Smartwatches. Health monitors. Pedometers. Activity trackers. We've collected the best products in t
The Charge tracks steps and sleep, and does it well, but you really should wait for the heart-rate-tracking version next year. Here's why.
The Fitbit Charge is a fine replacement for the discontinued Fitbit Force, but you're better off waiting for Fitbit's heart-rate-tracking upgrade next year.
Fitbit dives into all-day heart-rate tracking with its new Charge HR and Surge, but you'll have to wait until early 2015 to buy them. We went wrists-on.
Leaked marketing materials show that Fitbit has a fitness-focused $250 smartwatch on the way, with GPS and continuous heart-rate monitoring.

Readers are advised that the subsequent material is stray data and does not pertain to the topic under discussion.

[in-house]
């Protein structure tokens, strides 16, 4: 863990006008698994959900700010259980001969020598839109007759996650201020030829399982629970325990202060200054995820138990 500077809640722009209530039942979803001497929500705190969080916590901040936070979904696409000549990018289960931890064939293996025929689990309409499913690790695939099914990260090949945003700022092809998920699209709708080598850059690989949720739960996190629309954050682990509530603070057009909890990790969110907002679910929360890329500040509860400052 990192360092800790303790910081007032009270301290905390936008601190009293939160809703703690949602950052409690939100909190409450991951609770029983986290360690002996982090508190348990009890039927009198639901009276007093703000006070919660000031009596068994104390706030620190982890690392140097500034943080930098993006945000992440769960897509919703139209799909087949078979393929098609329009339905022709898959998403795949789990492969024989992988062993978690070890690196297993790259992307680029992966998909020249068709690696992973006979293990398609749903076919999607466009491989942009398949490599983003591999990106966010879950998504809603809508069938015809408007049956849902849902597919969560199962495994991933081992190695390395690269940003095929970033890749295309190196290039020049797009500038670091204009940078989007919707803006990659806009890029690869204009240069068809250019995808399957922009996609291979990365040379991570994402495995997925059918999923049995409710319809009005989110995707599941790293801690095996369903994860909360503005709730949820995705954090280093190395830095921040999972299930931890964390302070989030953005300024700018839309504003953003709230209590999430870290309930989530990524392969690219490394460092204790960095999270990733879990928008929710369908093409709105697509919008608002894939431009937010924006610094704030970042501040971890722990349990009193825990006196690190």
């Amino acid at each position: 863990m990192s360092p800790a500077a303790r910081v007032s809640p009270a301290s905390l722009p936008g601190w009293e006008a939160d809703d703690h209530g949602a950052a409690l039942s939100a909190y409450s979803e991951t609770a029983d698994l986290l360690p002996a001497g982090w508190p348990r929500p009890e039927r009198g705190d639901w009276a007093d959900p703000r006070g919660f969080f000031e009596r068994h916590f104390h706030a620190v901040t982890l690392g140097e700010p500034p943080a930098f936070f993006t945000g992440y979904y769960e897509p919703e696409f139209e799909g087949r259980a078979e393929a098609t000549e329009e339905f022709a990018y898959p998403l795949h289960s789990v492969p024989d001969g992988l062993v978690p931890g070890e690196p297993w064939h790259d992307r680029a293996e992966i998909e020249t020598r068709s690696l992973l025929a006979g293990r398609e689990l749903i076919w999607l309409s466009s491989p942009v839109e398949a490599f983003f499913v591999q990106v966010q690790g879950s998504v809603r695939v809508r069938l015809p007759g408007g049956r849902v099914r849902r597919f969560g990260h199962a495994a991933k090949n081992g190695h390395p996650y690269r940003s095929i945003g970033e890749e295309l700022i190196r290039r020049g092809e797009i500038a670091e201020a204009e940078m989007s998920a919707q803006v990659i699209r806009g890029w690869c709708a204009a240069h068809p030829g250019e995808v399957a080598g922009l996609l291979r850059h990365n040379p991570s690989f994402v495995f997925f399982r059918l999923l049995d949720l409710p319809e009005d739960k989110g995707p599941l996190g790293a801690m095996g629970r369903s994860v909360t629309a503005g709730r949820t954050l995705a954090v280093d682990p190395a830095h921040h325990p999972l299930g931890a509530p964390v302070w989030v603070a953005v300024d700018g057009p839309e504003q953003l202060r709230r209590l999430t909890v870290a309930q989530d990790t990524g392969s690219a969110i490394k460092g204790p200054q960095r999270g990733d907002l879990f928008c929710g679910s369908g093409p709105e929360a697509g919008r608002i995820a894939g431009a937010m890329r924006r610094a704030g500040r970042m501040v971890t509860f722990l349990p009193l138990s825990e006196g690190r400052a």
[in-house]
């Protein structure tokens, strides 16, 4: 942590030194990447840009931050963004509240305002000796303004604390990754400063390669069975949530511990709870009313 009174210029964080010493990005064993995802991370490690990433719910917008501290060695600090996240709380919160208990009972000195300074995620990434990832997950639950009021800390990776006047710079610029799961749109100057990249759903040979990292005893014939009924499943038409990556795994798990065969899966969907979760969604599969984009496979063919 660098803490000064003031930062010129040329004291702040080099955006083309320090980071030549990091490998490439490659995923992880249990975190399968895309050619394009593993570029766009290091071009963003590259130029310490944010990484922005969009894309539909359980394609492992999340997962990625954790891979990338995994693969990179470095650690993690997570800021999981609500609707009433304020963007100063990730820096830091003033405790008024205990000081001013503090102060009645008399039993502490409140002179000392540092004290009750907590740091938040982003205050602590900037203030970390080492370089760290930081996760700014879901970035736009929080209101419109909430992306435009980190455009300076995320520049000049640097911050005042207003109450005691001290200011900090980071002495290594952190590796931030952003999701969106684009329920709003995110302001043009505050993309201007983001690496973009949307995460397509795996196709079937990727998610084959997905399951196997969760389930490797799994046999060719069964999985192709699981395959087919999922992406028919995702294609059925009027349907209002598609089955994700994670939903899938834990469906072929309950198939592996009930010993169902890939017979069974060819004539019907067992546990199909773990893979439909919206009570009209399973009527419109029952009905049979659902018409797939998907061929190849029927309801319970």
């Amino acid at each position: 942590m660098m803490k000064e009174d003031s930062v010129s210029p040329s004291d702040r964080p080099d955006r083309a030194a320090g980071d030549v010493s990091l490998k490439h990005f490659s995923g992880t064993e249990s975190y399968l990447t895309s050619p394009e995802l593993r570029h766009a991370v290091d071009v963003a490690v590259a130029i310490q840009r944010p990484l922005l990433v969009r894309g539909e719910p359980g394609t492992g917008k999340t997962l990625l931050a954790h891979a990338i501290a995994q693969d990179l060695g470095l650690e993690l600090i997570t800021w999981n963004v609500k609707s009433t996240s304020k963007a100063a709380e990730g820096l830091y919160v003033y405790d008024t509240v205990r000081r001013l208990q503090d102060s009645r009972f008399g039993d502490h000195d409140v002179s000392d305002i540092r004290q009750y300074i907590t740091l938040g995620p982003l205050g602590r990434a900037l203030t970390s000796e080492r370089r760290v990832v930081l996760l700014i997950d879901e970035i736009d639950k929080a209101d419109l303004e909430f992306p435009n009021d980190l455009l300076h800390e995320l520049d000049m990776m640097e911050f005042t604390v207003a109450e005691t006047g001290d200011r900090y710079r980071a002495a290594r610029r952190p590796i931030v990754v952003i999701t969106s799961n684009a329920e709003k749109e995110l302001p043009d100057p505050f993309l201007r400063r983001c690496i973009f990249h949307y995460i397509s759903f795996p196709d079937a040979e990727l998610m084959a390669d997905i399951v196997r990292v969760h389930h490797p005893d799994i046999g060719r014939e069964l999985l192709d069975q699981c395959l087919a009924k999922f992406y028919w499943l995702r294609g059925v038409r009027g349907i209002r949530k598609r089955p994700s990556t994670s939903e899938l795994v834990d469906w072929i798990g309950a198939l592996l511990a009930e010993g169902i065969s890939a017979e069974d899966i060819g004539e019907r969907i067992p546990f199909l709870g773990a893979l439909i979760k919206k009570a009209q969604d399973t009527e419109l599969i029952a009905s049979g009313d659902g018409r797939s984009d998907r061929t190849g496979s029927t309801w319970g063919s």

Whether you have a compatible smartphone, or need to use a computer, it only takes a few minutes to set up the Fitbit Flex.
Buy a Fitbit Flex or Fitbit Charge, and Microsoft will throw in a pair of $40 earbuds at no charge.
The Fitbit activity tracker is no longer available via Apple's online store. A dispute between the two companies may be behind the move.
For a limited time, a Lumia 830 in your shopping cart is the ticket to a free (and ordinarily $100) Fitbit Flex as well.
The wearable device maker is still keeping Apple and its health data platform at arm's length, particularly after the iPhone maker cut the cord on their retail relationship.
Take a look at Fitbit's new trio of wearables: two have heart-rate tracking, while the Charge replaces the defunct Fitbit Force.